First English edition of the Nuremberg chronicle: being the Liber chronicarum of Dr. Hartmann Schedel…

Judas, in the year of the world 3434.

All the kings of Egypt were at this time called Pharaoh. However, this was not their own name, but one of royal distinction, just as with us all Roman emperors are called augmenters of the empire. Ever pharaoh has his own name.[Pharaoh was adopted into Hebrew from the later Egyptian title Pero-o, ‘Great House.’ Originally designating the royal establishment in Egypt, it gradually became the appellative of the king, which from the 22nd dynasty (c. 950 BCE) onwards, was regularly attached to the king’s name in popular speech. The Hebrew Pharaoh-neco and Pharaoh-hophra, and as here—Pharaoh-Mephres, are thus precise renderings from the Egyptian.]

Pharaoh-Mephres elevated Joseph because of his interpretation of Pharaoh’s dream, and he placed a ring upon Joseph’s hand, arrayed him in a vestment of fine linen, put a golden collar about his neck, and caused him to be driven through Egypt, and a crier to proclaim that all were to bend the knee to him; and he named him preserver of the world.[Not so, according to Genesis 41:45: "And Pharaoh called Joseph’s name Zaphnath-paaneah," which in the Coptic signifies ‘a revealer of secrets,’ or ‘the man to whom secrets are revealed.’] He gave him a wife, Asenath, the daughter of Potiphar, the priest of On (Heliopolis), by whom he had two sons, Manasseh and Ephraim.

Phares, in the year of the world 3445.

Pharaoh-Amenophis did not know Joseph, and he ordered the children (of Israel) to be oppressed. Under him they were in great distress and severe bondage. [Exodus 1:8-22.]

Pharaoh-Anefre, the ninth king, refused to hear the voice of the Lord, commanding him to release the children of Israel.[Exodus 5:1-2.] For that reason the Lord punished him with the ten plagues[The Plagues: Exodus 7:14-25; 8:1-15, 16-19, 20-32; 9:1-7, 8-12, 13-35; 10:1-20, 21-29; 11:1-10 and 12:29-36.] and drowned him and his men in the Red Sea. [Exodus 14:27-28.]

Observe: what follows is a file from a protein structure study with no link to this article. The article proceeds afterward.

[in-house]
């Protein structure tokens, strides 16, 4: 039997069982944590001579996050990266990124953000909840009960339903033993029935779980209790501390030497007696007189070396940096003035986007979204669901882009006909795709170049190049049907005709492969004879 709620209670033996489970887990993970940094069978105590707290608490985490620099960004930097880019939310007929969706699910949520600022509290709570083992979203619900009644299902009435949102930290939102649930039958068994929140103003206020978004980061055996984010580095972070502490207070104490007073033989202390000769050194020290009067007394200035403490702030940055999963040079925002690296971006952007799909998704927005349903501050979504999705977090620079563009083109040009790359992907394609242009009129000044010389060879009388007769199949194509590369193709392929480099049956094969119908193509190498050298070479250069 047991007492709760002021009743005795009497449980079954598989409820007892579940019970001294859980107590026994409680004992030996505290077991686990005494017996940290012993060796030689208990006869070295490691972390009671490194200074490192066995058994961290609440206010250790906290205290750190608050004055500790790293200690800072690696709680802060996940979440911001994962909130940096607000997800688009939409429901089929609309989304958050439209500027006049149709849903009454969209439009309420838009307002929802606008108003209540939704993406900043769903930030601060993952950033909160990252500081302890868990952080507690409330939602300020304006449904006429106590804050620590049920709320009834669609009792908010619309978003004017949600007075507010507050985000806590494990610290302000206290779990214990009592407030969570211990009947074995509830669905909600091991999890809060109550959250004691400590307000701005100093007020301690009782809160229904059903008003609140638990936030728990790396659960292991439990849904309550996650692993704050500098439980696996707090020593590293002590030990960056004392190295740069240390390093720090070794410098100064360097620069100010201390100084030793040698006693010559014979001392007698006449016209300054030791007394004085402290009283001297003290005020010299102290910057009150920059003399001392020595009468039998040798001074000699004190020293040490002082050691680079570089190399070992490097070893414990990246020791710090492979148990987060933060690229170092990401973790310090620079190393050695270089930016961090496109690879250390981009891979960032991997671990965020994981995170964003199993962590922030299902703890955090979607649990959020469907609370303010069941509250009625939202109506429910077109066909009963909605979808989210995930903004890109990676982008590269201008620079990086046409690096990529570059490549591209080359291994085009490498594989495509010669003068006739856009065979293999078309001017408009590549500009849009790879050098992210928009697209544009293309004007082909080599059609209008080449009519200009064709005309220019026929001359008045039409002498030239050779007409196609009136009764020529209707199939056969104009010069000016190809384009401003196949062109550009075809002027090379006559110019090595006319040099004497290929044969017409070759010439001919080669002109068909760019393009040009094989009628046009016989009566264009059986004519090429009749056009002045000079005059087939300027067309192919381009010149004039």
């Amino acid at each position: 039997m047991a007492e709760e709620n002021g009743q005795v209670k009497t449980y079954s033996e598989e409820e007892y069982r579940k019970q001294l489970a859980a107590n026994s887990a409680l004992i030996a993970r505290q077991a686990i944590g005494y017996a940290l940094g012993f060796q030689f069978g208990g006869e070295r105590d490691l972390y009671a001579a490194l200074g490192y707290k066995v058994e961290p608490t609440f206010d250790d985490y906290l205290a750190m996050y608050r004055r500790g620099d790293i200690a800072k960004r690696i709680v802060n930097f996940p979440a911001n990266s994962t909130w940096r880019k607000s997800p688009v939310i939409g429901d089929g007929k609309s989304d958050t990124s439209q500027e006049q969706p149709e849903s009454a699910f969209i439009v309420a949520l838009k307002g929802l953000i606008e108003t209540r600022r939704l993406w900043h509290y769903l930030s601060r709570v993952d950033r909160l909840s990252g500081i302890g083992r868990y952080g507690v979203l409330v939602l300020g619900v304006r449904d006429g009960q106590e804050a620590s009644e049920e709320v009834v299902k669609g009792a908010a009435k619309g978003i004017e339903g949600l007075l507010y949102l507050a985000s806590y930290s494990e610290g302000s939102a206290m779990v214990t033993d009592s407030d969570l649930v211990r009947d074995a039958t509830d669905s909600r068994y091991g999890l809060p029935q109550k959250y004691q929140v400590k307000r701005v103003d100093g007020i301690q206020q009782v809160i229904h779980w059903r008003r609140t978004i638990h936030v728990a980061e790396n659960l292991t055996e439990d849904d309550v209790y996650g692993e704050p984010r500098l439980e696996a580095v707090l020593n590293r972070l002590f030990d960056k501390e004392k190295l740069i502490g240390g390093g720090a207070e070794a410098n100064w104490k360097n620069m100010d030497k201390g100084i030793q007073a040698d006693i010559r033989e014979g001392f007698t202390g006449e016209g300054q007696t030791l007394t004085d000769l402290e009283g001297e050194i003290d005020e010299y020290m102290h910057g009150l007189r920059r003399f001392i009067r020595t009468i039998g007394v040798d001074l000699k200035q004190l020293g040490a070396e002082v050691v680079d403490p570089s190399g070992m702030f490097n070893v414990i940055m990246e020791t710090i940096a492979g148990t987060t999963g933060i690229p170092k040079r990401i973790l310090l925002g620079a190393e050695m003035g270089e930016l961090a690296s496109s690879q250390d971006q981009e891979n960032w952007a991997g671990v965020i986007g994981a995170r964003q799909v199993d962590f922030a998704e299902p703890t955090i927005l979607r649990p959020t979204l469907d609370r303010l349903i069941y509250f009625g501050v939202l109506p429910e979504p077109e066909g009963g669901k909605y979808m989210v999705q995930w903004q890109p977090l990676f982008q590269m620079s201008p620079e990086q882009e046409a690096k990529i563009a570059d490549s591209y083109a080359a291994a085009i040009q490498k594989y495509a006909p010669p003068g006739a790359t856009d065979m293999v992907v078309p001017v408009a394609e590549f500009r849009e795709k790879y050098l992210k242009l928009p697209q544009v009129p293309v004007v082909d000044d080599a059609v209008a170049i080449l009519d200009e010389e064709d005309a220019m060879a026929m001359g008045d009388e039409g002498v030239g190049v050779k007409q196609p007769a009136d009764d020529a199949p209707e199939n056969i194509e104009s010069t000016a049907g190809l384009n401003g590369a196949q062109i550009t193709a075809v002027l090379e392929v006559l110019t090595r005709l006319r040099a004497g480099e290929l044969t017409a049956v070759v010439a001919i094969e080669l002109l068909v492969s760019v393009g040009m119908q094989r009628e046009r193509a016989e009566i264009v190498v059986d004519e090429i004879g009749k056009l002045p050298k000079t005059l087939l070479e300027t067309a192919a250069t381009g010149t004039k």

To Joseph, the most chaste patriarch and a man of zeal, two children, Manasseh and Ephraim, were born by his wife, Asenath, daughter of Potiphar, the priest. From youth Joseph had been a lad of fine stature, and superior to his brother in moral conduct. Because of this his father loved him more than the rest. In consequence his brothers envied him, and at the age of 15, they sold him into Egypt. At the age of 30 he stood before Pharaoh. But the king’s wife was fired with passion for him, and said, Joseph, lie with me. He replied, The king has given me power over all, except you. And so that she might entice him, she represented herself to be ill because of her love for him; and she caught him by his garment. But he left it in her hand, and fled from her. Then she spoke to her husband, the king, ‘A Hebrew servant came to me to mock me;’ and she showed the king the garment. The king believed her and caused Joseph to be put into a prison.[Joseph was brought down to Egypt, and Potiphar, an officer of Pharaoh, captain of the guard, an Egyptian, bought him from the Ishmaelites, who had brought him to this place. . . And Joseph found grace in his sight, and he served him; and he [Potiphar] made him overseer over his house, and all that he had he put into his hands. . . and it came to pass that his master’s wife cast her eyes upon Joseph; and she said, Lie with me, etc. (Genesis 39:1-7). So it was not the king’s wife, but the wife of Potiphar, an officer of Pharaoh, who tried to entice him.] But as Joseph thereafter interpreted his dreams, and prophesied the seven fruitful and seven unfruitful years, the king released him from prison and placed him over all Egypt. And after Joseph had ruled Egypt for 80 years, and had attained the age of 110 years, he died in Egypt. When the Hebrews finally left Egypt, they took his remains with them to Canaan, the Jewish land. To this they had pledged themselves in case of Joseph’s death.